Camping may be more affordable than many other vacations, but there are more reasons to try it than saving money. Many families – parents and kids alike – find camping allows them to spend unique, quality time together.
Just ask Goldie Silverman. The Seattle grandmother still regularly hikes, backpacks and camps with her entire extended family. She wrote her first book on the subject, Backpacking with Babies and Small Children, in 1975. In her most recent book, Camping with Kids, she interviewed families extensively to get their take on camping. The main reasons parents and children loved camping were:
to share new experiences
learn new skills together (starting a fire, putting up a tent)
to experience a much simpler, less stressful, less competitive life.
“One child wrote, ‘To see my Dad having fun,’” says Goldie. Here are some things to consider if it’s your family’s first time camping:
Don’t be too ambitious when picking your campsite. In fact, if there is a park in your city that has cabins or tents to rent, consider that for a first camping experience. A perfect overnight with young kids includes a fun supper, some planned games, a cozy night in a sleeping bag and breakfast! Otherwise, make the journey to camp as short as possible – pick somewhere close to home.
Book your site
For those ready to be more adventurous, booking a site is a first step. (You’ll still need to consider how long a car ride you or your children can tolerate.) Also, even if you have a two-week vacation, don’t make first trips with young kids too long. Start the planning process early and involve your kids. Booking a site in a national park can cost between $15-$40 a night, depending on the facilities the park provides. Book early as some sites fill up quickly.
Don’t focus on equipment, but be task-oriented, says Goldie. Look very critically at what you’ll need in terms of clothing, food and activities, and ask yourself what you already own. For example, instead of buying sleeping bags, make bed rolls using a plastic tarp as a ground cloth and folding old quilts and blankets over them. Think of what you’ll need in terms of categories: Shelter, Sleeping, Meals, Clothing, Fun, First Aid and Repairs. Check with camping supply stores to see if they rent equipment. Also, check out neighbourhood garage sales for second-hand gear.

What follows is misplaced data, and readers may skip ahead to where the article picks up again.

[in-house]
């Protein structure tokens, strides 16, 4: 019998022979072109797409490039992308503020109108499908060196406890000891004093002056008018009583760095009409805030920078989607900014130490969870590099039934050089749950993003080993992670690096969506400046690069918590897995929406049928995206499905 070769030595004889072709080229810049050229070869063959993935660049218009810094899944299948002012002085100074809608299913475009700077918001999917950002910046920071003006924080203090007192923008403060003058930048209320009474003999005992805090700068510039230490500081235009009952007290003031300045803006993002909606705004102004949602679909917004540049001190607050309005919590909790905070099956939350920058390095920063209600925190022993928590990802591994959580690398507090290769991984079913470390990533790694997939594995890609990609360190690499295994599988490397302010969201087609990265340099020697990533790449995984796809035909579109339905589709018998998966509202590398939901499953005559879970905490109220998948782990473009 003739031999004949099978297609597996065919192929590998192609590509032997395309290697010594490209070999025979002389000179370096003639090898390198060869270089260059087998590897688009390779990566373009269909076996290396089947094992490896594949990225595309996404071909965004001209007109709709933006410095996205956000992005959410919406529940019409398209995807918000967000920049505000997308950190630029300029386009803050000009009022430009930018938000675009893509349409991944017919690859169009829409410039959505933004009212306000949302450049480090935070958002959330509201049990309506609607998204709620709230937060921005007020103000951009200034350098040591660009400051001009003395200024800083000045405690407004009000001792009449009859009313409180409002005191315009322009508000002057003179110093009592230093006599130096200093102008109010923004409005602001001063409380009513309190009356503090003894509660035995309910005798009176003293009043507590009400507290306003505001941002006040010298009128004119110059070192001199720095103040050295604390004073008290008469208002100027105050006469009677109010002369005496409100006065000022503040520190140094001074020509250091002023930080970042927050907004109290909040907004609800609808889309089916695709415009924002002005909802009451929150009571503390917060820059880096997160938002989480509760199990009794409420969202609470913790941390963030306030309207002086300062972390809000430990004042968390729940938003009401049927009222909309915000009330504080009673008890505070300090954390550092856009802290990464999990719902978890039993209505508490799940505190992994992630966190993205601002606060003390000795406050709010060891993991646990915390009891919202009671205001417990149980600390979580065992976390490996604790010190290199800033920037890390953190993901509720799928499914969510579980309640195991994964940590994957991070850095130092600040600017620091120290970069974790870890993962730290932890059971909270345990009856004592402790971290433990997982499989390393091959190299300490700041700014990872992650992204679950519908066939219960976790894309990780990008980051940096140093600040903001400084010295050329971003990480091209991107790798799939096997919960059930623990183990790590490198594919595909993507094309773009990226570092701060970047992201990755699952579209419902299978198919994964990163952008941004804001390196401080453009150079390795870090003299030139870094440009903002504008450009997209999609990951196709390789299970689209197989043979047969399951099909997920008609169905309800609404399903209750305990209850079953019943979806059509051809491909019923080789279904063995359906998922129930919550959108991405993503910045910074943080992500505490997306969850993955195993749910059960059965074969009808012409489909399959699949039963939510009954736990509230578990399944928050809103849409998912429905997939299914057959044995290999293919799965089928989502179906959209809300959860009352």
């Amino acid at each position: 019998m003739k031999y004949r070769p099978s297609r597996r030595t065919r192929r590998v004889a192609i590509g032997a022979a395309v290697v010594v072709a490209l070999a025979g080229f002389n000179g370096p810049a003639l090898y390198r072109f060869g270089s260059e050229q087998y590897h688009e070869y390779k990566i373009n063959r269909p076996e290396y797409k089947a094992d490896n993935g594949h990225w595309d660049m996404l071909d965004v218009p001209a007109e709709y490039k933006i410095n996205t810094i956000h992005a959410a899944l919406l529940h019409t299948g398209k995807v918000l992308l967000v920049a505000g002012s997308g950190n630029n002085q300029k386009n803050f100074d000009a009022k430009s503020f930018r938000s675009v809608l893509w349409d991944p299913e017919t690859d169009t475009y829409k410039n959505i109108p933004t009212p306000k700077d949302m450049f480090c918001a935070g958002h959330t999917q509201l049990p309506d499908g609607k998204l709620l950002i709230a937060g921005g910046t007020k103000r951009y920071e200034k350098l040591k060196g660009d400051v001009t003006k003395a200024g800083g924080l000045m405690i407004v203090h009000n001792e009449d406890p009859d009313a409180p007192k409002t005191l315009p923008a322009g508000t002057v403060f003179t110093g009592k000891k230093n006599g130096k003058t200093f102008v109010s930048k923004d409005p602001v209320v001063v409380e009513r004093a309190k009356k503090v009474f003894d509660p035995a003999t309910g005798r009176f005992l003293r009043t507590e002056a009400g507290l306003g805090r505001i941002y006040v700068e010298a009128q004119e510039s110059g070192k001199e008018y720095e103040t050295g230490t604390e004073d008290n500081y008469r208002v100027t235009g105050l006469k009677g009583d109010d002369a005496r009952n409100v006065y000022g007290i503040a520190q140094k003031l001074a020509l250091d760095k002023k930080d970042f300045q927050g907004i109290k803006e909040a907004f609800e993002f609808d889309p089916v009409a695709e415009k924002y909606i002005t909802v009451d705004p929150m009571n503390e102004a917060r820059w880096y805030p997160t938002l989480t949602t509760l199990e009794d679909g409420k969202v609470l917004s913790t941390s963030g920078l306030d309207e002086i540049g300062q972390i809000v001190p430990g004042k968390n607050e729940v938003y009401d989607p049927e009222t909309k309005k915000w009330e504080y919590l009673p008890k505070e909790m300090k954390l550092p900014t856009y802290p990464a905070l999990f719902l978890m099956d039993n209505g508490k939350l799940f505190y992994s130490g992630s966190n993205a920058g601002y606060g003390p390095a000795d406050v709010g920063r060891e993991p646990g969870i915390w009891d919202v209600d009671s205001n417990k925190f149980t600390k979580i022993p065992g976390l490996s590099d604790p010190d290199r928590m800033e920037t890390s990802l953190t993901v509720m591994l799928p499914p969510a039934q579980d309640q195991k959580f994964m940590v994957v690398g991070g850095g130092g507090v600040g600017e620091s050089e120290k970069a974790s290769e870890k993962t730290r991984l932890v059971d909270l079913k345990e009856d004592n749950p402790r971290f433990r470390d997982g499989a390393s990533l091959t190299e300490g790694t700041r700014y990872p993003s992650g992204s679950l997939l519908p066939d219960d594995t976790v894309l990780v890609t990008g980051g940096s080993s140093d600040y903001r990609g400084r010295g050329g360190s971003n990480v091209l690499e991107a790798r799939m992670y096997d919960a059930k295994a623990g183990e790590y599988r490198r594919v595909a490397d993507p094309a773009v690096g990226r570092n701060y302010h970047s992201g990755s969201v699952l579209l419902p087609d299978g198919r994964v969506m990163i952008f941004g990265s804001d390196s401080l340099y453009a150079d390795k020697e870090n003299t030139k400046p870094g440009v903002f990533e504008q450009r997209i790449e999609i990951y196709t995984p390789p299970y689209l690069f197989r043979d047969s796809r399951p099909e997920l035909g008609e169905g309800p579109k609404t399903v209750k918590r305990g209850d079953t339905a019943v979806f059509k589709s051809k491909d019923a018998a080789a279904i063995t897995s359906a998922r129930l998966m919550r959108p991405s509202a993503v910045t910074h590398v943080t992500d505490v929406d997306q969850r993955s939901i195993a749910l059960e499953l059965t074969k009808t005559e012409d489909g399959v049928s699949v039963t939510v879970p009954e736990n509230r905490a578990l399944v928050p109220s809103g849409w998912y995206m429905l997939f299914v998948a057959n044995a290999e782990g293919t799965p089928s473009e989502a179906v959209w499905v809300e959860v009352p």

Set a simple menu
You’ll need to plan all meals, snacks and drinks for every family member for every day of the trip. Goldie suggests avoiding elaborate cooking; if you don’t own a camp stove, plan meals that can be cooked over a fi re, like hot dogs on a stick made from a bent wire hanger, a stew, or hamburger patties cooked at home and wrapped in heavy duty foil that can be warmed in the coals (take a pair of oven mitts).
Another idea is to make deli sandwiches at home, but pack washed lettuce leaves and mustard or mayo packs separately, then build your sandwich in camp. Many campgrounds provide a barbecue with a grill that can be used by all campers at the site. Be sure to keep pre-cooked foods cold until you need them.
No matter how you plan to camp, Goldie has three final tips when planning your trip:
Practise camping before you go, especially with young children. Talk about it with your kids. Set up a tent inside or outside, and spend some time in it.
Don’t try too much at first. Avoid planning a trip that demands great effort from the weakest member of the family. Keep in mind what that person can do comfortably.
Plan to include something special for each member of the family – a favourite food, activity or book.
Video: Preparing for a camping trip
Moms Andrea and Lianne cofounded WhereParentsTalk.com and co-host Parents Talk on Rogers TV. Together they have produced several award-winning parenting DVDs and web videos.
Originally published in ParentsCanada magazine, July 2012.
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